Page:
How to handle lazy LPN's on the team - page 4

We do team nursing on our floor with an aide, LPN, and RN as the team leader for up to 10 patients. I'm new to this. We have a few LPN's who will ignore call lights and ask other people to take care... Read More

  1. Visit  navyguyhm3 profile page
    0
    Very difficult subject indeed. Here's my take...let them do as they do, eventually it will get noticed, either by them making a mistake which can cost them their job/license or a patient complaining. You can always suggest to a patient to fill out a comment card about the care & services or lack thereof and by whom. Your hard work will pay off while the lazy bums mumble and grumble. Good is always noticed less that the bad, so I'm pretty sure there are eyes watching them.
    No matter where you go, there will always be those who work and those who don't. Can't really do anything about it. The best thing to do is to carry on with your job. Things will always come around and play out. Just give it time. I highly suggest the comment cards...it's work wonders for me=-)
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  3. Visit  LPNnowRNhopefull profile page
    1
    It can be frustrating to work in an environment where any one person is not pulling their own weight. We already work in conditions where there may not be enough staff to begin with. Sometimes I think it is particularly difficult for the LPN when their role is not clearly defined. To me an LPN is a natural bridge between the aide and RN. Unfortuneatly, when you are sandwiched between these two levels of nursing - there is a lot of gray territory.

    As an LPN, I can tell you that our title alone is under appreciated. I work with many strong LPNs and feel that I am one as well. But in LTC, I feel that our positions are much more clearly defined and the expectations are obvious.

    If someone (aide, LPN, or RN) is not meeting the expectations - refer the matter to the education department. Once identified, our education RN will work with individual. Instead of jumping to the "lazy" statement, find a way to enable the other person to do better and possibly yourself.
    hyperwalk likes this.
  4. Visit  NursesRmofun profile page
    1
    I have definitely worked with people I could say were lazy. It doesn't take long to figure out. i.e., When the staff member leaves the unit many times during a shift (much more than reg. breaks) or when the staff member hides in an empty room to use their cell phone and is not working most of the time in between. You can write them up and report them, but if there is no backing from the DON or the DON wants to baby the employee, thinking *that* might help, a person who is trying to do the right thing for the patient and can't watch it anymore might leave. (I must admit the above example was not a LPN or RN). Just sayin'.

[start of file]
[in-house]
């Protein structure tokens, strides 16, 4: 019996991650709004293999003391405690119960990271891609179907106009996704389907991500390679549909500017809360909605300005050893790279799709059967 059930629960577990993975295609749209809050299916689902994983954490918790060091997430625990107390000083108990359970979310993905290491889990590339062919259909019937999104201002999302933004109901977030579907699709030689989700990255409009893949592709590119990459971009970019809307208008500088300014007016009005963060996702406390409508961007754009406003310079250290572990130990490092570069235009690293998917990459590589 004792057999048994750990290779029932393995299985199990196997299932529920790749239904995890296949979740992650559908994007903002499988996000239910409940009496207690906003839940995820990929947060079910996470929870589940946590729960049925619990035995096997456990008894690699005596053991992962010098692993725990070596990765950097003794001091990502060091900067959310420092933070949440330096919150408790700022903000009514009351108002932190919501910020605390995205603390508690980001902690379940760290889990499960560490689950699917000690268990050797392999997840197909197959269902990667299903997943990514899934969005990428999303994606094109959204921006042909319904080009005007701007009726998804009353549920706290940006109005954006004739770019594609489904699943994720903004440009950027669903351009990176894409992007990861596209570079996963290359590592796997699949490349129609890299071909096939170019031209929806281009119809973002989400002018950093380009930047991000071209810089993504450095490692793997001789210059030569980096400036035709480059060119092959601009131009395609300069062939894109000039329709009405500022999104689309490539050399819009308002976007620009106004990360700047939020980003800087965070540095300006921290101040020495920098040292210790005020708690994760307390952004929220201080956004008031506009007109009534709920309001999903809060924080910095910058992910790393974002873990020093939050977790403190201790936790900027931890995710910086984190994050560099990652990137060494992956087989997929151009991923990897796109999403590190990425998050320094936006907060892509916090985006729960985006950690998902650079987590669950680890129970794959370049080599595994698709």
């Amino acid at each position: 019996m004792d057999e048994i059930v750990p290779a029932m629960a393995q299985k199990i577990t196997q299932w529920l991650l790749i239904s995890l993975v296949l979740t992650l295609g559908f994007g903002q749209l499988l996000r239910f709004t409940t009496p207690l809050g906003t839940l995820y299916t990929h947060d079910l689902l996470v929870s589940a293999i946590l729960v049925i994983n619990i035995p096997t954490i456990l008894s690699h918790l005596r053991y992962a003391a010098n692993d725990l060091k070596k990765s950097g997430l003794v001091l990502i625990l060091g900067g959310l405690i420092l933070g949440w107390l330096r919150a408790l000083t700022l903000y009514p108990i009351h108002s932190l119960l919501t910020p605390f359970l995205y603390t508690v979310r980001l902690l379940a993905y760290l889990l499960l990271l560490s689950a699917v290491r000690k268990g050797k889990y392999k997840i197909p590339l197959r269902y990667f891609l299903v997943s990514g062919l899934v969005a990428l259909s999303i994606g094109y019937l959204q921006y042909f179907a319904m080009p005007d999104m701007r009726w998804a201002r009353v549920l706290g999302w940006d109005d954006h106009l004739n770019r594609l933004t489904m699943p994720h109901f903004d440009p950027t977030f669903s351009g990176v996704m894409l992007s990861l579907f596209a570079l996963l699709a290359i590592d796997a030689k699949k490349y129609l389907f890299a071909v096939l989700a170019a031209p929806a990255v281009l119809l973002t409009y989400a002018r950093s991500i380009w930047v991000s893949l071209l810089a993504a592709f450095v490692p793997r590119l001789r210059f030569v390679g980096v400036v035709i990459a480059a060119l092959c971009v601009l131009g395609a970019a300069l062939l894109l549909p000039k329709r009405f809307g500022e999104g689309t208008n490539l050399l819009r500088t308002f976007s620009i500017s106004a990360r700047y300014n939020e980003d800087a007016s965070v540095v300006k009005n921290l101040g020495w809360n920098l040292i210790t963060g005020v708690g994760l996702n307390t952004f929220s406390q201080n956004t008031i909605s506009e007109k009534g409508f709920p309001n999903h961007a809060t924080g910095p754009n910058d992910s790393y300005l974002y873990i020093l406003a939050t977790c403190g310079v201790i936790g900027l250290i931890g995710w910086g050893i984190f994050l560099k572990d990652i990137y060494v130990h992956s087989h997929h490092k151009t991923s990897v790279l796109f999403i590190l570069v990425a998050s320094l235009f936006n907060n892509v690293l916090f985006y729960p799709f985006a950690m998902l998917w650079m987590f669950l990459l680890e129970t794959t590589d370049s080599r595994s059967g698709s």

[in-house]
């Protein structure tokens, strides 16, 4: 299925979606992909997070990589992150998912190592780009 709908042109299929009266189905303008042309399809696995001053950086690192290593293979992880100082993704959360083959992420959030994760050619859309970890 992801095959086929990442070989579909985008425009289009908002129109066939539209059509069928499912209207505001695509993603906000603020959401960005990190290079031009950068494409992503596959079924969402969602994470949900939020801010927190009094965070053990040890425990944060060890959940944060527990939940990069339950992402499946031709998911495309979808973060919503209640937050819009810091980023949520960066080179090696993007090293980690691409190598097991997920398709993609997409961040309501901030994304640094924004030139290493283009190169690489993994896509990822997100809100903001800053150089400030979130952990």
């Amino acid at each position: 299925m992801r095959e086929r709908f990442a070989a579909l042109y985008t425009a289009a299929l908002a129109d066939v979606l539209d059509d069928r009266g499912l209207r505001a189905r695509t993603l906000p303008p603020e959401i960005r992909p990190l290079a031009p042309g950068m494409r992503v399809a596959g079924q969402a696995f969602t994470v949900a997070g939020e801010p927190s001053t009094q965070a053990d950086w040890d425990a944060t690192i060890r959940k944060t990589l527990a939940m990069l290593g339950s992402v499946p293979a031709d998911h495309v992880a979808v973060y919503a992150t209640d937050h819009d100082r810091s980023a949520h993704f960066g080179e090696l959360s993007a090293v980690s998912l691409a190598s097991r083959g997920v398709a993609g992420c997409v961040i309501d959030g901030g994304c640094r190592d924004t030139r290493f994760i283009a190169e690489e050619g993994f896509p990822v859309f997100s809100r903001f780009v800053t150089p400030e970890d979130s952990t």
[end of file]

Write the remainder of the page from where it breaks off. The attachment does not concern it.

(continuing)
Fiona59 likes this.
  5. Visit  sapphire18 profile page
    5
    Wait, is the one that's pregnant the same one going out for endless smoke breaks??

    Sorry for the OT..carry on
  6. Visit  giveface profile page
    1
    I think for me the frustration comes in where it is well known that a certain nurse (be it either category) is very lazy, the nurse manager is well aware and anything documented just falls on deaf ears.
    NursesRmofun likes this.
  7. Visit  stephanieshae27 profile page
    0
    Lazy people may come in all shapes and sizes but it seems like LPN's have a chip on their shoulder. Maybe an inferiority complex?! I know that LPN's go on and on about how they are a nurse too and blah blah blah. LPN's may not be " mine" but they do belong to the patients. Just as much as I belong to my patient. I AM THEIR NURSE. It is my responsibly to care and advocate for them and if LPN's or CNA's aren't doing what needs to be done to help their patients, I'm gonna say something to the lazy workers!
  8. Visit  proudauntie415 profile page
    9
    Lazy people may come in all shapes and sizes but it seems like LPN's have a chip on their shoulder. Maybe an inferiority complex?! I know that LPN's go on and on about how they are a nurse too and blah blah blah.
    Wow, I really hope you are not in any charge position. To demoralize and insult your fellow NURSES, you should be ashamed. You are one of many reasons LPN's do not get the respect as being part of the healthcare team. Shame on you, and shame on any one crazy enough to put you on their nursing team.


    cbsncmom, LPN2RN2013, chevyv, and 6 others like this.
  9. Visit  stephanieshae27 profile page
    0
    The LPN's make their bed, they should lay in it. It's not just them though, its all allied health care. Registered nurses get the most respect than another profession. society has made it that way, not me. I'm a registered respiratory therapist, I know what it's like to be down graded by nurses. I'm in nursing school now, so I'm gonna get the best and worst of both worlds. However, I am a respected RT. people want me on their team. I take pride in what I do. I dont let the fact that I'm " just a RT" crush myself esteem cause people have higher degrees AND pay than I do!!